Calling for Compromise

Calling for Compromise

Life is really one big compromise, am I right?  This doesn’t exclude the horse world, but sometimes I think people forget that… myself included.

In every aspect of my little bubble of equestriandom, I compromise.  Some are instinctive and easy, while others are harder to swallow.  The most prominent example of my ‘not so favorite’ compromise is my lovely, eight year old horse with hock arthritis of a 20 year old Grand Prix jumper.  That was a compromise I accepted when I took ownership of him.  I got a sweet, capable horse who is willing to jump his heart out for me.  I didn’t have to pay for him, but I will maintain those issues for the rest of his life.

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To me, compromise is so important when it comes to horses that I will make the bold statement and say that people who often find themselves continually unhappy with their equestrian life are unwilling to compromise.  Another way to phrase this?  Searching for perfection will drive you insane.  I don’t think you can be happy with horses if you expect and or demand perfection in every aspect of your horse life.

It’s one thing to come to the realization that a barn or trainer isn’t working for you, and move along.  That’s natural and we’d all be idiots if we stayed in the exact same place forever because we accepted everything about it with blinders on.  I think it’s healthy to push for improvements and pursue excellence in areas of horse health, training, fitness and showing. It’s an entirely different scenario though to go through many different establishments / trainers / horses / saddles / disciplines dismissing one after another as not living up to your definition of perfection.

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What I think will drive you to madness and/or unhappiness, is expecting your horse to be 100% sound 100% of the time.  Don’t take that as me saying “Don’t call the vet!  Lameness is fine!  Who cares if he’s a little off?”  What I mean is, for many horses soundness is a bit of a moving target.  Maybe it’s a longer warmup, special shoeing, or a slightly different gait than what would be typical for many.  Check in with your vet and your trainer as always, but don’t let the search of the perfect trot drive you to insanity (ask me how I know).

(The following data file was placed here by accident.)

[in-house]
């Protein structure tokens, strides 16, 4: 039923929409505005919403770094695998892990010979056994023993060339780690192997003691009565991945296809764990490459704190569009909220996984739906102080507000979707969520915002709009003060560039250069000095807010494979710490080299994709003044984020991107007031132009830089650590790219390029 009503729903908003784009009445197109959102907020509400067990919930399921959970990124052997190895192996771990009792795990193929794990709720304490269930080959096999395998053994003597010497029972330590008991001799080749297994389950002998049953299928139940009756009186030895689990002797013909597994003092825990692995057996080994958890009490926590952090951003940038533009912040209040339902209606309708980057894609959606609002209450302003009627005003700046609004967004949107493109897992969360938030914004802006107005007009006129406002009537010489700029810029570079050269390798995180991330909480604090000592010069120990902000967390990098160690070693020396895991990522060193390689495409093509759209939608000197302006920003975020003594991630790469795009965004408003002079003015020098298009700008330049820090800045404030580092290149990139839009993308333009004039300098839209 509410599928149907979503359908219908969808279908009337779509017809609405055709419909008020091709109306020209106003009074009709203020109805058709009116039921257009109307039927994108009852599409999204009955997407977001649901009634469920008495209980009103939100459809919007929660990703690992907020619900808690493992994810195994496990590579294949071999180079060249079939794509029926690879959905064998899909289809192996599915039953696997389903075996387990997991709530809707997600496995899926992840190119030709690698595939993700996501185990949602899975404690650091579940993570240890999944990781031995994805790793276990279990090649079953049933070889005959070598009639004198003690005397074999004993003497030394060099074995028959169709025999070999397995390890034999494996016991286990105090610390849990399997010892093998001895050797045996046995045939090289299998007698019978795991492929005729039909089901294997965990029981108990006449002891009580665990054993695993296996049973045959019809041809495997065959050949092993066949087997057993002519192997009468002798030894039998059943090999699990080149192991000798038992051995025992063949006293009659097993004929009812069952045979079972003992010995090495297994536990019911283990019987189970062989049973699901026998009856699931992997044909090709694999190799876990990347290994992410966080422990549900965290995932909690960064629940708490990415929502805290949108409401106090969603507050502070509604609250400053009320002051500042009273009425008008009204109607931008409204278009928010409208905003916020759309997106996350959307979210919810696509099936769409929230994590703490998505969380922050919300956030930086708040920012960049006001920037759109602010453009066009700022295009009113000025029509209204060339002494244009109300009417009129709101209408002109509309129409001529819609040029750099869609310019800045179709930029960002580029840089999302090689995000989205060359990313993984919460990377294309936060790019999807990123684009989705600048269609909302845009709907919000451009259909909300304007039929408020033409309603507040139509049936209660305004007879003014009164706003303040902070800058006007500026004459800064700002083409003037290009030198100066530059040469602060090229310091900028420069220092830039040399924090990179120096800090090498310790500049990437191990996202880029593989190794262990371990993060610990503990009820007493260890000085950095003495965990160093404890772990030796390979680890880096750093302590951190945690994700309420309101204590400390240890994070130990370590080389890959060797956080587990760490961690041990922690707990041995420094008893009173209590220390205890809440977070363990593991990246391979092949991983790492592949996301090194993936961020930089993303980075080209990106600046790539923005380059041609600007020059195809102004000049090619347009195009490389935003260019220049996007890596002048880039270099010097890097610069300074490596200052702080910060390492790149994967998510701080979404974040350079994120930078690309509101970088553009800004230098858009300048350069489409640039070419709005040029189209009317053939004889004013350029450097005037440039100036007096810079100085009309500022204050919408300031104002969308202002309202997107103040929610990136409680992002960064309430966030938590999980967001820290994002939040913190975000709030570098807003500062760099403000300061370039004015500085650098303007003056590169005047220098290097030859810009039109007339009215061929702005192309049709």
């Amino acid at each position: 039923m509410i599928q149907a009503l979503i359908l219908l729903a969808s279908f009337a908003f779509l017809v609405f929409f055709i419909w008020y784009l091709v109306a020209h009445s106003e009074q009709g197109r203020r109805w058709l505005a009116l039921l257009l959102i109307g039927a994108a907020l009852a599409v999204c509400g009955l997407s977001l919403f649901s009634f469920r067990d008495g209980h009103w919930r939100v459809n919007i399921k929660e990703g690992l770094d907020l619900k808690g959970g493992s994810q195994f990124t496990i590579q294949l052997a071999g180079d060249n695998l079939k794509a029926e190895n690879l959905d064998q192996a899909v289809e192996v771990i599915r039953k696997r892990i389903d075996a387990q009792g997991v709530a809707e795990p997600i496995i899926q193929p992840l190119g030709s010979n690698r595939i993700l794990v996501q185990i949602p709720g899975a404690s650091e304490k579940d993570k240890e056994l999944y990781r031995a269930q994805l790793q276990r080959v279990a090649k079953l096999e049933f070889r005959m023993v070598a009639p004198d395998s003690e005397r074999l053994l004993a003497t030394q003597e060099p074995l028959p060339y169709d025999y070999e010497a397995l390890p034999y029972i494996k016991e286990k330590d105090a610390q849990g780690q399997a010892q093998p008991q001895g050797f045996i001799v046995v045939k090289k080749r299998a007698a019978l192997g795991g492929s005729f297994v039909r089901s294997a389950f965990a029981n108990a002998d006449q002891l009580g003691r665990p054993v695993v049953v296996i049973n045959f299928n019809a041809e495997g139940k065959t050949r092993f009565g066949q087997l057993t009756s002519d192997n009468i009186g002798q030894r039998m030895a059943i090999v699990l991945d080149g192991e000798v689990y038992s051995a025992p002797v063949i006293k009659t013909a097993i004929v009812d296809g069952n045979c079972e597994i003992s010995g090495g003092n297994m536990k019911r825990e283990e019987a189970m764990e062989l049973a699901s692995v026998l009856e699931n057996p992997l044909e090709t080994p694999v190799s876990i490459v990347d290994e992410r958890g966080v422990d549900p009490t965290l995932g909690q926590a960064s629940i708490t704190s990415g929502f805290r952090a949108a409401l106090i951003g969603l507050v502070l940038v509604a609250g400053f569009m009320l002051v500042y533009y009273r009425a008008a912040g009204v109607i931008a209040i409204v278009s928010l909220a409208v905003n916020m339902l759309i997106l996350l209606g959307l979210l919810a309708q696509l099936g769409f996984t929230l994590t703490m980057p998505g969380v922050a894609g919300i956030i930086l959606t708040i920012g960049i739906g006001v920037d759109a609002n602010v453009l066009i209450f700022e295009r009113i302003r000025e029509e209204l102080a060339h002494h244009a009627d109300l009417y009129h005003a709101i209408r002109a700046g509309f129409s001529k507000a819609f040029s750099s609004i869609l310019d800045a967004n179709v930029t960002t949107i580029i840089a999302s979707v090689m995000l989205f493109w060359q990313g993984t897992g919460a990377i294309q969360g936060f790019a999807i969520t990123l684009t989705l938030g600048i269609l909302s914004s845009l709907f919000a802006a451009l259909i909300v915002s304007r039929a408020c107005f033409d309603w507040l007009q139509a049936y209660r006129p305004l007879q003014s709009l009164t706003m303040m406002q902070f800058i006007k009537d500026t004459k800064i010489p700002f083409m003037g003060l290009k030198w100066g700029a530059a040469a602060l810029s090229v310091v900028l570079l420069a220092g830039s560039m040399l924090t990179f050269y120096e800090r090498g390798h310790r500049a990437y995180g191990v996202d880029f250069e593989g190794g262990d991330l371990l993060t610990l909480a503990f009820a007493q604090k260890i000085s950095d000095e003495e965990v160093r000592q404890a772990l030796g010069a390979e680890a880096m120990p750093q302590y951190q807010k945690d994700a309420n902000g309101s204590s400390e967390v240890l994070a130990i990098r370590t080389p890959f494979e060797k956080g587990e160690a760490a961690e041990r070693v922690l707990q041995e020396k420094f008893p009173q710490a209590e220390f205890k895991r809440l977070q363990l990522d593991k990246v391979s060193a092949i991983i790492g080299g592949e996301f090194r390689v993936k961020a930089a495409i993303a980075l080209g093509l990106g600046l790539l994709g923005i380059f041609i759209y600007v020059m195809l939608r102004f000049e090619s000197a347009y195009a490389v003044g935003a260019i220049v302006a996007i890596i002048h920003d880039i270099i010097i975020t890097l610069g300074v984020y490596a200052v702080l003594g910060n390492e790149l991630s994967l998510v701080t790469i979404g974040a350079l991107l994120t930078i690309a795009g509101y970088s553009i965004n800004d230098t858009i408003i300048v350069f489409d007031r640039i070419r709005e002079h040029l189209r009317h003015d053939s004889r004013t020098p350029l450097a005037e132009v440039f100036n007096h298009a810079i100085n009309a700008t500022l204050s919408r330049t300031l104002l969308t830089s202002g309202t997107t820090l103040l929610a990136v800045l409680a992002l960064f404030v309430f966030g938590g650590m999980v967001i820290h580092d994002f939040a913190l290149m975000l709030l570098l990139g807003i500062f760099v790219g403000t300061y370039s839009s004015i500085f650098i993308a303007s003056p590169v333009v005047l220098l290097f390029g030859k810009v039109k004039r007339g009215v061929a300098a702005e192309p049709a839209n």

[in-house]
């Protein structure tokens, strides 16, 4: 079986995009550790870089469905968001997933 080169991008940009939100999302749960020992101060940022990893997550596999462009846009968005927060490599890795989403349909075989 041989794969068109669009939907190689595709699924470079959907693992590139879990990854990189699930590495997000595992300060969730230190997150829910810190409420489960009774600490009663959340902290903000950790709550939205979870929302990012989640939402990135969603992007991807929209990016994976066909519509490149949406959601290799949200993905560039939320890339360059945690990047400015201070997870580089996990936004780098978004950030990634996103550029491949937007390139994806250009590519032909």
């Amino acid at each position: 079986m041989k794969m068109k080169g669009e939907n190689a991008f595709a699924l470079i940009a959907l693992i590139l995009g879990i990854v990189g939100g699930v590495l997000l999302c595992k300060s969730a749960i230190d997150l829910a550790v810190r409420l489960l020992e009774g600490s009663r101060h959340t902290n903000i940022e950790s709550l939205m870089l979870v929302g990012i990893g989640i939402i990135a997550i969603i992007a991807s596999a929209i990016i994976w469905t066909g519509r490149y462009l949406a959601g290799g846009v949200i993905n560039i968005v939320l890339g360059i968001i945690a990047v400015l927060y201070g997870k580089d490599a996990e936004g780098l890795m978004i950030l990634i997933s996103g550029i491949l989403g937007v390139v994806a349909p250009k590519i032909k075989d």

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You can apply the same logic to anything related to horses.  I really think we have to be able to compromise in able to cope.

Of course, there are things I an unwavering on.  Simon’s happiness is not up for discussion.  If he hates his job or is unhappy more often than not, something needs to change.  Another would be overall health and care at his boarding place.  For me, those line items are my compromise free zone.

In other ways, I’m willing to accept the good with the bad.  No trainer I’ve ever had has been perfect, but they’ve all taught me so much and I adore him.  I don’t need flashy facilities if my horse has good turnout and safe food to eat.

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What do you think on the subject?  Does accepting compromise lead to equestrian happiness in your eyes?  What things are you willing to compromise on, and what things are you not?

 

22 thoughts on “Calling for Compromise

  1. I drive farther than most are willing to think about to ride with a Trainer whose opinion and training I find pretty unparalleled. That’s my compromise.

  2. Great topic!

    I find I’m most unhappy when I’m trying to make everything be perfect and fit into an idealized timeline that is only realistic for someone in a program with a competent pro. When I step back and realize that I’m making my horse myself and what more, that it’s fun, I’m so much happier.

    Yeah, we aren’t going to take the show circuit by storm and I might never go to an A show, but that’s not why I’m here.

    1. Yes, totally. I get stressed out when I set very black and white show related goals for myself for the year, but then don’t come close to achieving them. For me, I have to set my ‘standards’ in a bit more of a gray gradient in order to be happy with my equestrian journey.

      1. This is actually one reason I DON’T set yearly/quarterly/whatever goals. I have no real idea of where my horse and I will be in three months or six month or a year… maybe we’ll be killing third level, maybe we’ll be in the middle of recovering from an injury. I think it’s good to have FLEXIBLE goals, but it’s even more important to be able to evaluate yourself and the horse constantly and be accepting of where you are. Sure, you can always push for more, but there’s no reason to set a goal just for the sake of doing so.

        Ok, that wasn’t about compromise. Whoops!

  3. nice post – and an important subject. my grandfather has a similar philosophy wherein we should aim to ‘optimize’ rather than ‘maximize.’ if we try to maximize everything, disappointment is inevitable. but optimizing allows us to focus on the important stuff…

  4. I struggle with the timeline thing a bit with my young horses and feel like I’m never going to get ‘there’ (First problem – not even sure where `there`is!) I hear you about the lameness thing, there were a number of older horses at the barn this summer who maybe aren`t 100% sound on any given day, but still go around quite happily.

  5. I believe that acceptance and compromise are the key to happiness. So many people [myself included] spend time, energy and money chasing perfection and it’s miserable. When instead, just changing your attitude and perception can make you happy today, right now!